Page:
How you craft your bids has never been more important. In an economy where more companies are competing for fewer jobs, you have to make sure that your bids are carefully created and include everything that could make the difference between winning the work and losing it to a competitor.

With the introduction of many different bidding software programs, you have the opportunity to bring your bidding process to a higher level of consistency and accuracy.

Combine those business applications with your growing abilities to monitor and manage machine and site data, and you have the tools you need to build bid proposals that stand out from the competition in terms of their approach and attention to detail.

But even with all the software and data tools available, there are some elements of bidding that can be overlooked or miscalculated. Here’s a checklist of bidding reminders you can use to help keep your bids accurate and profitable.

  • Review plan documents provided in DETAIL. This may seem really obvious, but many times important details about the project are masked by fine print, lengthy lists or just plain confusing writing style. Collect all the documents, grab your highlighter and review the plan and scope carefully.
  • Attend all the pre-bid meetings/conferences. While this seems simple, many of your competition will assume that if they have the documentation, there is no reason to attend the meetings. Often times, additional information becomes available or you are given the opportunity to ask questions.
  • Visit and document the site. This will determine the project plan. Many times, photos do not tell the whole story, so it’s always best to walk the site in person.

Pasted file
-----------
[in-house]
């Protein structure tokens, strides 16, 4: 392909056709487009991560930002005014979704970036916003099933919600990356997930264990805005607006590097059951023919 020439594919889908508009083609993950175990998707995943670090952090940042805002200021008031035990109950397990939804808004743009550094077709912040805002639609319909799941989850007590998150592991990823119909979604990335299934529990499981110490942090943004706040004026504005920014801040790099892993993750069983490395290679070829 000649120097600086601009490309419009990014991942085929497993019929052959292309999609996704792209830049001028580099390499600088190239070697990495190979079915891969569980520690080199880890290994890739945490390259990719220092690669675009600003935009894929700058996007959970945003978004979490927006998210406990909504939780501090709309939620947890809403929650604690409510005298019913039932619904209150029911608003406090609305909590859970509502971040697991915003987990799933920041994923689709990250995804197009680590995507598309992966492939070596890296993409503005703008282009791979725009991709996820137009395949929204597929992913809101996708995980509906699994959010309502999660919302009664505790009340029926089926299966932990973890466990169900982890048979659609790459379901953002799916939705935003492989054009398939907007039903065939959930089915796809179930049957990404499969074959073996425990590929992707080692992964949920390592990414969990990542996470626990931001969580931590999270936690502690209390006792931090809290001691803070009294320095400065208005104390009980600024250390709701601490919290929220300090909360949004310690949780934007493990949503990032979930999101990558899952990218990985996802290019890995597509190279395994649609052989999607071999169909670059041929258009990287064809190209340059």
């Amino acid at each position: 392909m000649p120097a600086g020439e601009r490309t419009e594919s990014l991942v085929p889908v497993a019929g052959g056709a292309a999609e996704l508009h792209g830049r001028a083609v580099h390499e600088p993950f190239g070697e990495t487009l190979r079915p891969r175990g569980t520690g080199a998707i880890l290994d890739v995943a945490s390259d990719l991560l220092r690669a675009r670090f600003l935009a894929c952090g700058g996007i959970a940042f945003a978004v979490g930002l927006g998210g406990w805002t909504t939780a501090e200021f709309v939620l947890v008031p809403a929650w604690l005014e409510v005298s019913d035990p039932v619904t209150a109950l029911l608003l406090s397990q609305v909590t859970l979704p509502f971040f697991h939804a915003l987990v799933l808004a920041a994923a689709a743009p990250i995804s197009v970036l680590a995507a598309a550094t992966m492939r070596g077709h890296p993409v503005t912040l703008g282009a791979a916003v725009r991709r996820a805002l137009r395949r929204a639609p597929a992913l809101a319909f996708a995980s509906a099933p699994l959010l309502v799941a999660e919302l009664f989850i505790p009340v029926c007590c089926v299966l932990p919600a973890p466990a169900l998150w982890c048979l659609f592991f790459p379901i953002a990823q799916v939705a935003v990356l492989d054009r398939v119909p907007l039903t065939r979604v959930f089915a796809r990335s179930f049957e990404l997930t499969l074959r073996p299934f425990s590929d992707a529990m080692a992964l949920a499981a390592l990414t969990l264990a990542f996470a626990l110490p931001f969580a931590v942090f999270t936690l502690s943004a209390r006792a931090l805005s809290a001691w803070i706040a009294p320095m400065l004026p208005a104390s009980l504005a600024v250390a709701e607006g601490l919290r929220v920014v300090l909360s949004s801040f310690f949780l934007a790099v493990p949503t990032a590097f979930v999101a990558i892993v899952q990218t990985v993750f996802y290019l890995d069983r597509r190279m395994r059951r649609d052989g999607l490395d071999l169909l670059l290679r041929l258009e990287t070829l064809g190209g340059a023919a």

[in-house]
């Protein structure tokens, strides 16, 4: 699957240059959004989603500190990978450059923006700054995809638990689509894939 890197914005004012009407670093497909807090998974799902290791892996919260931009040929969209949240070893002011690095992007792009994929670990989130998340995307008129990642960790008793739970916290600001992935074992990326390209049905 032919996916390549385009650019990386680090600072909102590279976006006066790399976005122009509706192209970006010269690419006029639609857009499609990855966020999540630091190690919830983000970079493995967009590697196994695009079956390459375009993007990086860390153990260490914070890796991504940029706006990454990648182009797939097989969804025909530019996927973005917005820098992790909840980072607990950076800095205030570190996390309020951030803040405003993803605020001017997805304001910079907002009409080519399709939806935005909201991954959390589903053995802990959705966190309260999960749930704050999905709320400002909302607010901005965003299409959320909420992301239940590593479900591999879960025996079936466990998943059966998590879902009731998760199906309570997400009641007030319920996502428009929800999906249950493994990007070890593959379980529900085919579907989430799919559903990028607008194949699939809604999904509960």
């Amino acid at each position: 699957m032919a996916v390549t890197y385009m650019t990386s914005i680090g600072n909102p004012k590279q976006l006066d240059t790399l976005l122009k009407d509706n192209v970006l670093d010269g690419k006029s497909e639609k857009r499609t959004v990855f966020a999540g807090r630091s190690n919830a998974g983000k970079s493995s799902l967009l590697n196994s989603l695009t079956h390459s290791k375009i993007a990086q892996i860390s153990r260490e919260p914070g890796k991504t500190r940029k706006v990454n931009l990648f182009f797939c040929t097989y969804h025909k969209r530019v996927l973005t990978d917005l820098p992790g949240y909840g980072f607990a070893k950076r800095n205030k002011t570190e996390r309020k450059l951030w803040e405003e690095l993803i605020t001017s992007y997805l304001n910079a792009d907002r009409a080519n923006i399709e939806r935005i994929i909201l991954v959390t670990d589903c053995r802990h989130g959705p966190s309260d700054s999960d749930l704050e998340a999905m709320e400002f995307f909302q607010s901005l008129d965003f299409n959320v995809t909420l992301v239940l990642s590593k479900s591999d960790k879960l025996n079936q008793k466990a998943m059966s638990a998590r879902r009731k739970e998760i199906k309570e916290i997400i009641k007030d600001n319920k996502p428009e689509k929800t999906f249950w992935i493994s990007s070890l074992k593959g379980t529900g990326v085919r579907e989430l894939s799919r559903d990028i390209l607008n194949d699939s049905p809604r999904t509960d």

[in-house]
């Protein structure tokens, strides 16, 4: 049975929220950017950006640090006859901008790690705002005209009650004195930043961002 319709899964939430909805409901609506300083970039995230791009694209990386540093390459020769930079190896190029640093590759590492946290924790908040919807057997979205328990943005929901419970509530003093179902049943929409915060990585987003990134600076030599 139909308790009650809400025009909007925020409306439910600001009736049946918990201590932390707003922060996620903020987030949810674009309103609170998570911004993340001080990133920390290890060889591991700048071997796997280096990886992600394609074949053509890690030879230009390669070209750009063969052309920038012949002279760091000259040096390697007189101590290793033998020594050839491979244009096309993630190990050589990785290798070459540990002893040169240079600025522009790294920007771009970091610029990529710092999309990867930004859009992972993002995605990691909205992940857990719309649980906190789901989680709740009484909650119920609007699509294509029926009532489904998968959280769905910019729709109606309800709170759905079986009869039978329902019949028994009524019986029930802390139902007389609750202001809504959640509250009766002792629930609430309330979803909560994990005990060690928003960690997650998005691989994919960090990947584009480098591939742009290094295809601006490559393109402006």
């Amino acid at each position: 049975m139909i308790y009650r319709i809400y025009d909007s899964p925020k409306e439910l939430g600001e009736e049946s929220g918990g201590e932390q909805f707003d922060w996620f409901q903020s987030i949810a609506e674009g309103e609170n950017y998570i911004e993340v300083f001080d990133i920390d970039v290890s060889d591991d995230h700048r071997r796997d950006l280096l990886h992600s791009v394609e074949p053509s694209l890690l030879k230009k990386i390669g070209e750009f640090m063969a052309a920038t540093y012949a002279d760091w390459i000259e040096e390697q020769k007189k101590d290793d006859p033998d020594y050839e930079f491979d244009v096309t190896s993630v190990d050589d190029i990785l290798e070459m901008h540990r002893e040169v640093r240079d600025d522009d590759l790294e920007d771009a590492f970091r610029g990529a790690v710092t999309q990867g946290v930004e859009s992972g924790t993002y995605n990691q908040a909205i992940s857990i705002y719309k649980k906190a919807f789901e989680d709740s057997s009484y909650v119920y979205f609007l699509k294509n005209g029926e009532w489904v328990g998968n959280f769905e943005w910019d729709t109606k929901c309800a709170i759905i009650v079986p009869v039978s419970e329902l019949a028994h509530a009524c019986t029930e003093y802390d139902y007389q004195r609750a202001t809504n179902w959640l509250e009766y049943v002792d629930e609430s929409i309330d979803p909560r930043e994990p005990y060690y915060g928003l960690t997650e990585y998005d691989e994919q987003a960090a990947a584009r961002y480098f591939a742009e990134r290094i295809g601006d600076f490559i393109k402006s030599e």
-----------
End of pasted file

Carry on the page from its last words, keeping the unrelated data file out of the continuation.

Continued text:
• Make sure your labor costs are current. Changes can occur with sub-contractors’ rates; be sure the most current are included. Also look for any specific sets of minimum wages that might be required by state or federal projects.
  • Validate your material pricing and delivery. If you have historical data available from similar projects, you can base your estimate on actual costs and plan your profit margins accordingly. Procurement is an often miscalculated area of bids—whether prepared with software or not—so be sure to detail schedules and material deliveries.
  • Carefully evaluate your equipment costs. Equipment costs comprise a significant portion of your cost estimate, so it’s important to accurately determine the cost you will include for your machines. Most companies use average rates for machines of a given type or size class. However, these average rates are built upon the real costs of running the equipment in particular applications. A common mistake is to fail to regularly review the variables that create the “average equipment cost” and update them. For example, fuel costs are constantly changing—sometimes with a wide variance—and need to be updated regularly. You want to audit equipment costs often to ensure that you’re competitive and also adequately cover the cost of running the machines.
  • Use telematics and machine technologies to boost your bid accuracy. Technologies that provide detailed information about your equipment such as fuel consumption, production time and idle time really add value in the bidding process as your information can be detailed and current to your most recent project.

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Operator standing on Jobsite
Operator standing on Jobsite

Finally, remember that your bid submissions are a reflection of your company and your work. Provide the required information in a clear, easy-to-review format to gain credibility and consideration. Think about what the owner has to base the decision on—price is certainly a big factor, but it’s likely not the only factor, and it may not even be the number-one factor. The decision will be based on the confidence level the job owner has in a given contractor. And unless you already have a great relationship with that owner, your bid proposal is the best chance to earn that confidence.





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